Justin Reader was rushed to the Altoona Regional Health System's Altoona Hospital campus, where he spent the next two weeks, including the first eight days in the intensive care unit.

"He had a collapsed lung,'' Rich Reader said. "[Doctors] couldn't risk going in there to remove the bullet. They put a tube in his lung, to drain everything out. The bullet remained in there, like pieces of pencil lead. They kept the lung drained, and they had to re-inflate it. They kept a close eye on him.''

It took a long while for things to get back anywhere close to normal for Justin Reader, who is also a starting heavyweight on Tyrone's wrestling team.

"It was really hard,'' he said of the recovery process. "I lost a lot of weight while I was in the hospital and a lot of strength. Just getting up and walking was hard. When I got up, I'd be out of breath.''

A 50-yard walk down the hospital hall was a major accomplishment.

"I started out walking about 50 yards, then the next night 60 yards and the next night 70 yards,'' Reader said. "It was a long, hard process.''

Reader eventually worked up to doing three-mile runs once he left the hospital. His desire to return to the football field never waned. When he returned for his junior year, he played about a half-dozen games before problems resurfaced in the middle of last season.

"By the fifth game last year, I was coughing up blood,'' said Reader, who was breathing with the help of inhalers. "I told myself that I had to get it checked out.''

Reader was on the sidelines for the rest of last season, including Tyrone's magical run into the state championship game - a December loss to Lancaster Catholic at HersheyPark Stadium.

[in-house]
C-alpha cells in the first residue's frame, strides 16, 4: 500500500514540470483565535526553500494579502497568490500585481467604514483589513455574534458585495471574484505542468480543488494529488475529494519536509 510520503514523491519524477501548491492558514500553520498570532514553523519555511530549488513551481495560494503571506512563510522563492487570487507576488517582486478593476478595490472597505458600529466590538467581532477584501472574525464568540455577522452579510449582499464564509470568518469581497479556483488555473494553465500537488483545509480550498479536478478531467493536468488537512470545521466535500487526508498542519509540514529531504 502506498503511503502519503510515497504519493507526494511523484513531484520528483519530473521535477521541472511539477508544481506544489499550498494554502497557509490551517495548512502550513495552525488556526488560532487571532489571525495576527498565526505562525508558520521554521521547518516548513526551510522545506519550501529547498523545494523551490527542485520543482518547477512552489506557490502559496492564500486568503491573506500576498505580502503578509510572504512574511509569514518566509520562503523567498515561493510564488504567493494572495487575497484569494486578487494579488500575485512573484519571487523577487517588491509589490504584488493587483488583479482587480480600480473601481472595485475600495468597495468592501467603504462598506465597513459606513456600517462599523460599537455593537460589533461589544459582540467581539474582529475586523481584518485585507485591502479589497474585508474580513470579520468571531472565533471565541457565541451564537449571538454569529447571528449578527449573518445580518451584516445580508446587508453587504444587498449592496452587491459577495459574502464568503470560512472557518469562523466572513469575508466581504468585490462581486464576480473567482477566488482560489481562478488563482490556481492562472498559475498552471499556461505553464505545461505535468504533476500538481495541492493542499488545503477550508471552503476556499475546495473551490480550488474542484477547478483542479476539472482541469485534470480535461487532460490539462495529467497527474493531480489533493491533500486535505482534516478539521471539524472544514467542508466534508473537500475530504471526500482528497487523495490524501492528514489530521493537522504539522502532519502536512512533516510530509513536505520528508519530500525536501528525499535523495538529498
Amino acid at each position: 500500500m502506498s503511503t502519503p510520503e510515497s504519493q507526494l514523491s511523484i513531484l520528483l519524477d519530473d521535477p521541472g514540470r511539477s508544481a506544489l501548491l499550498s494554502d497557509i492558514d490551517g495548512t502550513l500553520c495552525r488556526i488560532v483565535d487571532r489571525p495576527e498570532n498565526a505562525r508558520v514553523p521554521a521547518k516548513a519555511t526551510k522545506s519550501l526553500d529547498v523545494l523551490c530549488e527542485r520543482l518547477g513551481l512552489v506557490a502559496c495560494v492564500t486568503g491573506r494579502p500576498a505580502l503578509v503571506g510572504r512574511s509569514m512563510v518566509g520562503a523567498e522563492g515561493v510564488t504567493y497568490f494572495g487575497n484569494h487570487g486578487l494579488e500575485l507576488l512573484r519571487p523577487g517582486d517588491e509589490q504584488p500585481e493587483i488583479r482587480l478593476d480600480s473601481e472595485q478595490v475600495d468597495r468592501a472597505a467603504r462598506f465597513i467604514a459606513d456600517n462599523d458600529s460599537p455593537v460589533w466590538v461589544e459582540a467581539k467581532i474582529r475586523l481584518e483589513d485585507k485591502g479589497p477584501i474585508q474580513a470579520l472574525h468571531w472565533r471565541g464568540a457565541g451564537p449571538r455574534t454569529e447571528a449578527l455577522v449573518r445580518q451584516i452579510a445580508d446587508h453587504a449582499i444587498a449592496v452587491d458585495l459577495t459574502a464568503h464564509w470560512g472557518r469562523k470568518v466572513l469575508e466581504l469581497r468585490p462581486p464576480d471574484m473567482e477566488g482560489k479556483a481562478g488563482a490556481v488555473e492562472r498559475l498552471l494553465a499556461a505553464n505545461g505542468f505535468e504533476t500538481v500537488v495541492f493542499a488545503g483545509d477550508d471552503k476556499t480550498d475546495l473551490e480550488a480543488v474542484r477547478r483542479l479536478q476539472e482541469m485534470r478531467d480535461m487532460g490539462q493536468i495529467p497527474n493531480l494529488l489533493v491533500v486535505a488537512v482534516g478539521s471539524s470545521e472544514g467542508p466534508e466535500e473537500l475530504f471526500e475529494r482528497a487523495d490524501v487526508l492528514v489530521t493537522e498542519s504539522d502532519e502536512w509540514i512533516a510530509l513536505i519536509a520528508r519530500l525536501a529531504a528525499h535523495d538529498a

"Every day, I wanted to get better so badly,'' he said. "I had a lot of friends on the team, and every week was more exciting as we won the district championship and went on to the state championship game. I would have given anything just to be on the field.''

Thanks to his hard work and his return to full health, Reader has returned with a vengeance this season. He leads the Tyrone team in quarterback sacks, and he also provides stability for an offensive line that has been one of the team's biggest strengths.

"His motor just keeps on going,'' first-year Tyrone head coach Steve Guthoff said of Reader. "To come back this year after not playing last year, and to win a starting job on both offense and defense, is amazing. He doesn't take a play off on the field.''

Or a moment off away from it. Reader puts in all the necessary extra hours weight-lifting, running and conditioning to keep himself in top physical shape.

"He got it into his head that he wasn't going to let the injury stop him,'' Rich Reader said. "He's always been a great kid.''

And the fact that he cheated death helps Justin Reader put something like a high school football game into the proper perspective.

"I really worked hard to get to where I am now and to be able to play this year,'' said Reader, who recently celebrated his 18th birthday and has plans to continue to compete in sports in college. "I'm thankful for that. But the biggest part is that I'm thankful to be alive.''